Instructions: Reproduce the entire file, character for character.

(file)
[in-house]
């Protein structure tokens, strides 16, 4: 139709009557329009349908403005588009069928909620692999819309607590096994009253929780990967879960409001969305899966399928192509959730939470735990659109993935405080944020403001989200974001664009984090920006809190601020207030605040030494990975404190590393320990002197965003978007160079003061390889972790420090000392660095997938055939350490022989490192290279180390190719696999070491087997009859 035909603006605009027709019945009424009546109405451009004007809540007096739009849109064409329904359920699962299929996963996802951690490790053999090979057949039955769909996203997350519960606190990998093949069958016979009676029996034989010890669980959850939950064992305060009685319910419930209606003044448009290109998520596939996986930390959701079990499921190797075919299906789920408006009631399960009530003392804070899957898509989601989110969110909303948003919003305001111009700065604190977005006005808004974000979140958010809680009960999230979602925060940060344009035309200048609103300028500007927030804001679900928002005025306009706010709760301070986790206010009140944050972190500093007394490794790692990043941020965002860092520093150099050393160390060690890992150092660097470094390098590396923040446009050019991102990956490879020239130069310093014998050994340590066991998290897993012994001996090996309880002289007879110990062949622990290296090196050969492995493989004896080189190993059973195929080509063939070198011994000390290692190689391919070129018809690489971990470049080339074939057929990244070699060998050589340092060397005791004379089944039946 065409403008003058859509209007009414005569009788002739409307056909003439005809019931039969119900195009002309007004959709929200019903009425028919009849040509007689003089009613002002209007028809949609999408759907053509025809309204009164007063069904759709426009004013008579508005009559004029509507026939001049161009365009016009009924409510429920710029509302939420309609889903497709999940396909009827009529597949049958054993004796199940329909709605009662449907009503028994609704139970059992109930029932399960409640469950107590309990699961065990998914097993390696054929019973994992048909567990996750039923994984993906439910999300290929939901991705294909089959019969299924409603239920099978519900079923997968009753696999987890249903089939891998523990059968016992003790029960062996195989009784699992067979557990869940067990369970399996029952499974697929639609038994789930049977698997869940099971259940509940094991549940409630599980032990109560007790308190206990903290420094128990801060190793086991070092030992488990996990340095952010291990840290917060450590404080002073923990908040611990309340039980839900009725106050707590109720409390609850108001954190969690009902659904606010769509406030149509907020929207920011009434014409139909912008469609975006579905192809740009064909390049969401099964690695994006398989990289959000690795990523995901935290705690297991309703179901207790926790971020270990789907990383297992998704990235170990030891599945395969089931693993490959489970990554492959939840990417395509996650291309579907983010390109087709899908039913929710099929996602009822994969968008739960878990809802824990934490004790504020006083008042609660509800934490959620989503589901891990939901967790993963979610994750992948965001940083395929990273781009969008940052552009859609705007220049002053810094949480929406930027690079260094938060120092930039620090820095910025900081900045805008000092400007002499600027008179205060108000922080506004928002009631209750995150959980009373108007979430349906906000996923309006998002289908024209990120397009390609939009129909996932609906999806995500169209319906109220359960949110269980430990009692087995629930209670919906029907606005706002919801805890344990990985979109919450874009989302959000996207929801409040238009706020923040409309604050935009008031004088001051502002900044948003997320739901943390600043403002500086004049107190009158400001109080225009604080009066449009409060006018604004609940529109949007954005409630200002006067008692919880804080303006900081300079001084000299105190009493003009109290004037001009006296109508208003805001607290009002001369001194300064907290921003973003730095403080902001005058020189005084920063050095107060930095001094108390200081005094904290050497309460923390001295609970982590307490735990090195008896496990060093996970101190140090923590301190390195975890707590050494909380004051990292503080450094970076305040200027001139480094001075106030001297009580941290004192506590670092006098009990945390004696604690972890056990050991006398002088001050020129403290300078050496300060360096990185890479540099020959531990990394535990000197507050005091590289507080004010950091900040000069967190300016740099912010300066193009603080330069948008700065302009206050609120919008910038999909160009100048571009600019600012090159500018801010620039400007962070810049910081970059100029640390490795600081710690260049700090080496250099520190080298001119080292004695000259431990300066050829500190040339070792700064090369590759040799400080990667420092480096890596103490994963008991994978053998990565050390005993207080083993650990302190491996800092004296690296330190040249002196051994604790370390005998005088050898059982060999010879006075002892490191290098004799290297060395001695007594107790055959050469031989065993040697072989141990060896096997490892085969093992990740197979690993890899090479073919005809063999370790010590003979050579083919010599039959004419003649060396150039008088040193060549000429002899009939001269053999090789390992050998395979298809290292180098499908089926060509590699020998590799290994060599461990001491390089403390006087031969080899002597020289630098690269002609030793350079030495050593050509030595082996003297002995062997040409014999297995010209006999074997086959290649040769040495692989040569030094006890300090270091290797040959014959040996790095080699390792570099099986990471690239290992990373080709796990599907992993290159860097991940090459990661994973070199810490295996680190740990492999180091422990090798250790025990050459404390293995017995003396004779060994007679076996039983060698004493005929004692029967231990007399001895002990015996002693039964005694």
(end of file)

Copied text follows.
[in-house]
């Protein structure tokens, strides 16, 4: 139709009557329009349908403005588009069928909620692999819309607590096994009253929780990967879960409001969305899966399928192509959730939470735990659109993935405080944020403001989200974001664009984090920006809190601020207030605040030494990975404190590393320990002197965003978007160079003061390889972790420090000392660095997938055939350490022989490192290279180390190719696999070491087997009859 035909603006605009027709019945009424009546109405451009004007809540007096739009849109064409329904359920699962299929996963996802951690490790053999090979057949039955769909996203997350519960606190990998093949069958016979009676029996034989010890669980959850939950064992305060009685319910419930209606003044448009290109998520596939996986930390959701079990499921190797075919299906789920408006009631399960009530003392804070899957898509989601989110969110909303948003919003305001111009700065604190977005006005808004974000979140958010809680009960999230979602925060940060344009035309200048609103300028500007927030804001679900928002005025306009706010709760301070986790206010009140944050972190500093007394490794790692990043941020965002860092520093150099050393160390060690890992150092660097470094390098590396923040446009050019991102990956490879020239130069310093014998050994340590066991998290897993012994001996090996309880002289007879110990062949622990290296090196050969492995493989004896080189190993059973195929080509063939070198011994000390290692190689391919070129018809690489971990470049080339074939057929990244070699060998050589340092060397005791004379089944039946 065409403008003058859509209007009414005569009788002739409307056909003439005809019931039969119900195009002309007004959709929200019903009425028919009849040509007689003089009613002002209007028809949609999408759907053509025809309204009164007063069904759709426009004013008579508005009559004029509507026939001049161009365009016009009924409510429920710029509302939420309609889903497709999940396909009827009529597949049958054993004796199940329909709605009662449907009503028994609704139970059992109930029932399960409640469950107590309990699961065990998914097993390696054929019973994992048909567990996750039923994984993906439910999300290929939901991705294909089959019969299924409603239920099978519900079923997968009753696999987890249903089939891998523990059968016992003790029960062996195989009784699992067979557990869940067990369970399996029952499974697929639609038994789930049977698997869940099971259940509940094991549940409630599980032990109560007790308190206990903290420094128990801060190793086991070092030992488990996990340095952010291990840290917060450590404080002073923990908040611990309340039980839900009725106050707590109720409390609850108001954190969690009902659904606010769509406030149509907020929207920011009434014409139909912008469609975006579905192809740009064909390049969401099964690695994006398989990289959000690795990523995901935290705690297991309703179901207790926790971020270990789907990383297992998704990235170990030891599945395969089931693993490959489970990554492959939840990417395509996650291309579907983010390109087709899908039913929710099929996602009822994969968008739960878990809802824990934490004790504020006083008042609660509800934490959620989503589901891990939901967790993963979610994750992948965001940083395929990273781009969008940052552009859609705007220049002053810094949480929406930027690079260094938060120092930039620090820095910025900081900045805008000092400007002499600027008179205060108000922080506004928002009631209750995150959980009373108007979430349906906000996923309006998002289908024209990120397009390609939009129909996932609906999806995500169209319906109220359960949110269980430990009692087995629930209670919906029907606005706002919801805890344990990985979109919450874009989302959000996207929801409040238009706020923040409309604050935009008031004088001051502002900044948003997320739901943390600043403002500086004049107190009158400001109080225009604080009066449009409060006018604004609940529109949007954005409630200002006067008692919880804080303006900081300079001084000299105190009493003009109290004037001009006296109508208003805001607290009002001369001194300064907290921003973003730095403080902001005058020189005084920063050095107060930095001094108390200081005094904290050497309460923390001295609970982590307490735990090195008896496990060093996970101190140090923590301190390195975890707590050494909380004051990292503080450094970076305040200027001139480094001075106030001297009580941290004192506590670092006098009990945390004696604690972890056990050991006398002088001050020129403290300078050496300060360096990185890479540099020959531990990394535990000197507050005091590289507080004010950091900040000069967190300016740099912010300066193009603080330069948008700065302009206050609120919008910038999909160009100048571009600019600012090159500018801010620039400007962070810049910081970059100029640390490795600081710690260049700090080496250099520190080298001119080292004695000259431990300066050829500190040339070792700064090369590759040799400080990667420092480096890596103490994963008991994978053998990565050390005993207080083993650990302190491996800092004296690296330190040249002196051994604790370390005998005088050898059982060999010879006075002892490191290098004799290297060395001695007594107790055959050469031989065993040697072989141990060896096997490892085969093992990740197979690993890899090479073919005809063999370790010590003979050579083919010599039959004419003649060396150039008088040193060549000429002899009939001269053999090789390992050998395979298809290292180098499908089926060509590699020998590799290994060599461990001491390089403390006087031969080899002597020289630098690269002609030793350079030495050593050509030595082996003297002995062997040409014999297995010209006999074997086959290649040769040495692989040569030094006890300090270091290797040959014959040996790095080699390792570099099986990471690239290992990373080709796990599907992993290159860097991940090459990661994973070199810490295996680190740990492999180091422990090798250790025990050459404390293995017995003396004779060994007679076996039983060698004493005929004692029967231990007399001895002990015996002693039964005694």